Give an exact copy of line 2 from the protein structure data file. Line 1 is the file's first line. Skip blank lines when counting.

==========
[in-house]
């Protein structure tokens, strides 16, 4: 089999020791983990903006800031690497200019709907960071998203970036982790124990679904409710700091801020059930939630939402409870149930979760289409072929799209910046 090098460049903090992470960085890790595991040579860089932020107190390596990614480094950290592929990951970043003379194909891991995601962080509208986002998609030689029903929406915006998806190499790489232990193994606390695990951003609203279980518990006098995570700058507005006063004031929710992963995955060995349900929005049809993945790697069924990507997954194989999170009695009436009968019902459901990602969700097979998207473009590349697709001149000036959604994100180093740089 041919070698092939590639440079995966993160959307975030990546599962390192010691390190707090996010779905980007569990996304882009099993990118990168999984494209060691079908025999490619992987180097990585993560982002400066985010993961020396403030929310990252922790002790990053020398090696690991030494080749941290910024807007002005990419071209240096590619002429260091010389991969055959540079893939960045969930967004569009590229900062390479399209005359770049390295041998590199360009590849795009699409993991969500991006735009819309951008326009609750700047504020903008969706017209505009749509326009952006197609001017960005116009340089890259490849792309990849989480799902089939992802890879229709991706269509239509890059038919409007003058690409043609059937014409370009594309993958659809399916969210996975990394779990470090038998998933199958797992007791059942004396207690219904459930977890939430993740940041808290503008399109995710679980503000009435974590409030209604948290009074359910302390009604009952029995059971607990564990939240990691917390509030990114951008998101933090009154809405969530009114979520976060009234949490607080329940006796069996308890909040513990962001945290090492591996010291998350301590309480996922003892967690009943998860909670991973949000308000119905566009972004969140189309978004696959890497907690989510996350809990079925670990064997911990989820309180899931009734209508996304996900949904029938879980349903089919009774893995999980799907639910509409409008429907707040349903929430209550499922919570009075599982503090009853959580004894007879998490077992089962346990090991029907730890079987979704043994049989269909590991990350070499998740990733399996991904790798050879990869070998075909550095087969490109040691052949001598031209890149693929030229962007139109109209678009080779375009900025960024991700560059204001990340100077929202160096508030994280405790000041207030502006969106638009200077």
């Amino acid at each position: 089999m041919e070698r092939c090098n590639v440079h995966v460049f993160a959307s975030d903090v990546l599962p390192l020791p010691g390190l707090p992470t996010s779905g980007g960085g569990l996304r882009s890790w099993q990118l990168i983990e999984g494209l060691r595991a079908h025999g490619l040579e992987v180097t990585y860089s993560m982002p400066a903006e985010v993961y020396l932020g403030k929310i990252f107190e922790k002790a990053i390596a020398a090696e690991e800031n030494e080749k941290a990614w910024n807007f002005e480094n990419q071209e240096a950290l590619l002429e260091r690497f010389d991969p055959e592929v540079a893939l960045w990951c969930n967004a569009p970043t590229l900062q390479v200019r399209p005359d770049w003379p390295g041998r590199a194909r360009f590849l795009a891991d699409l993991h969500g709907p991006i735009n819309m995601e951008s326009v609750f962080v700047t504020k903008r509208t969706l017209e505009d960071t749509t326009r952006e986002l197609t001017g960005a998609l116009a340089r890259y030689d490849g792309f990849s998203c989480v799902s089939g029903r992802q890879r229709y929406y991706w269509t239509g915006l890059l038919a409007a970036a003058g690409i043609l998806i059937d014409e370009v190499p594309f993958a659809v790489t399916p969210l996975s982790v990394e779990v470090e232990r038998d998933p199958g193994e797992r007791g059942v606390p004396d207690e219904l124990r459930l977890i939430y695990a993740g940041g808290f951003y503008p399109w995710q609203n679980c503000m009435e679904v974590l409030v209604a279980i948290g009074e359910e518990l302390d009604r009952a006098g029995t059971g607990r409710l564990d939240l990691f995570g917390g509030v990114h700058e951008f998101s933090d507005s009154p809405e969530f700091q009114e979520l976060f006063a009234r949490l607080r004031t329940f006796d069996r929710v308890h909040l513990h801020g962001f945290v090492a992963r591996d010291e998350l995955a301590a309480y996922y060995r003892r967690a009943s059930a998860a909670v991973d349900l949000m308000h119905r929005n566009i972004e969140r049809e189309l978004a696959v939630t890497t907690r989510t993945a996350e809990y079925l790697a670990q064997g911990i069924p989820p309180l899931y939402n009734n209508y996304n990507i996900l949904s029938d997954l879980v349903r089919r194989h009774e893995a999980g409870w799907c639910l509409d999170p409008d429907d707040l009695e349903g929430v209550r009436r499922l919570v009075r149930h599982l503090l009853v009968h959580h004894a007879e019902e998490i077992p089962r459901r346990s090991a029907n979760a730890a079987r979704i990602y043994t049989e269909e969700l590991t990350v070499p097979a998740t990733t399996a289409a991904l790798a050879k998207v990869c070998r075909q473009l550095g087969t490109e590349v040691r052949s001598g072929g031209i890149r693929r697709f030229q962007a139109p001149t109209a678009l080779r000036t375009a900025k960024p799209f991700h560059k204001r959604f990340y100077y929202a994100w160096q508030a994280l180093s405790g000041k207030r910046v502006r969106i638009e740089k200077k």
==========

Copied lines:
């Protein structure tokens, strides 16, 4: 089999020791983990903006800031690497200019709907960071998203970036982790124990679904409710700091801020059930939630939402409870149930979760289409072929799209910046 090098460049903090992470960085890790595991040579860089932020107190390596990614480094950290592929990951970043003379194909891991995601962080509208986002998609030689029903929406915006998806190499790489232990193994606390695990951003609203279980518990006098995570700058507005006063004031929710992963995955060995349900929005049809993945790697069924990507997954194989999170009695009436009968019902459901990602969700097979998207473009590349697709001149000036959604994100180093740089 041919070698092939590639440079995966993160959307975030990546599962390192010691390190707090996010779905980007569990996304882009099993990118990168999984494209060691079908025999490619992987180097990585993560982002400066985010993961020396403030929310990252922790002790990053020398090696690991030494080749941290910024807007002005990419071209240096590619002429260091010389991969055959540079893939960045969930967004569009590229900062390479399209005359770049390295041998590199360009590849795009699409993991969500991006735009819309951008326009609750700047504020903008969706017209505009749509326009952006197609001017960005116009340089890259490849792309990849989480799902089939992802890879229709991706269509239509890059038919409007003058690409043609059937014409370009594309993958659809399916969210996975990394779990470090038998998933199958797992007791059942004396207690219904459930977890939430993740940041808290503008399109995710679980503000009435974590409030209604948290009074359910302390009604009952029995059971607990564990939240990691917390509030990114951008998101933090009154809405969530009114979520976060009234949490607080329940006796069996308890909040513990962001945290090492591996010291998350301590309480996922003892967690009943998860909670991973949000308000119905566009972004969140189309978004696959890497907690989510996350809990079925670990064997911990989820309180899931009734209508996304996900949904029938879980349903089919009774893995999980799907639910509409409008429907707040349903929430209550499922919570009075599982503090009853959580004894007879998490077992089962346990090991029907730890079987979704043994049989269909590991990350070499998740990733399996991904790798050879990869070998075909550095087969490109040691052949001598031209890149693929030229962007139109109209678009080779375009900025960024991700560059204001990340100077929202160096508030994280405790000041207030502006969106638009200077």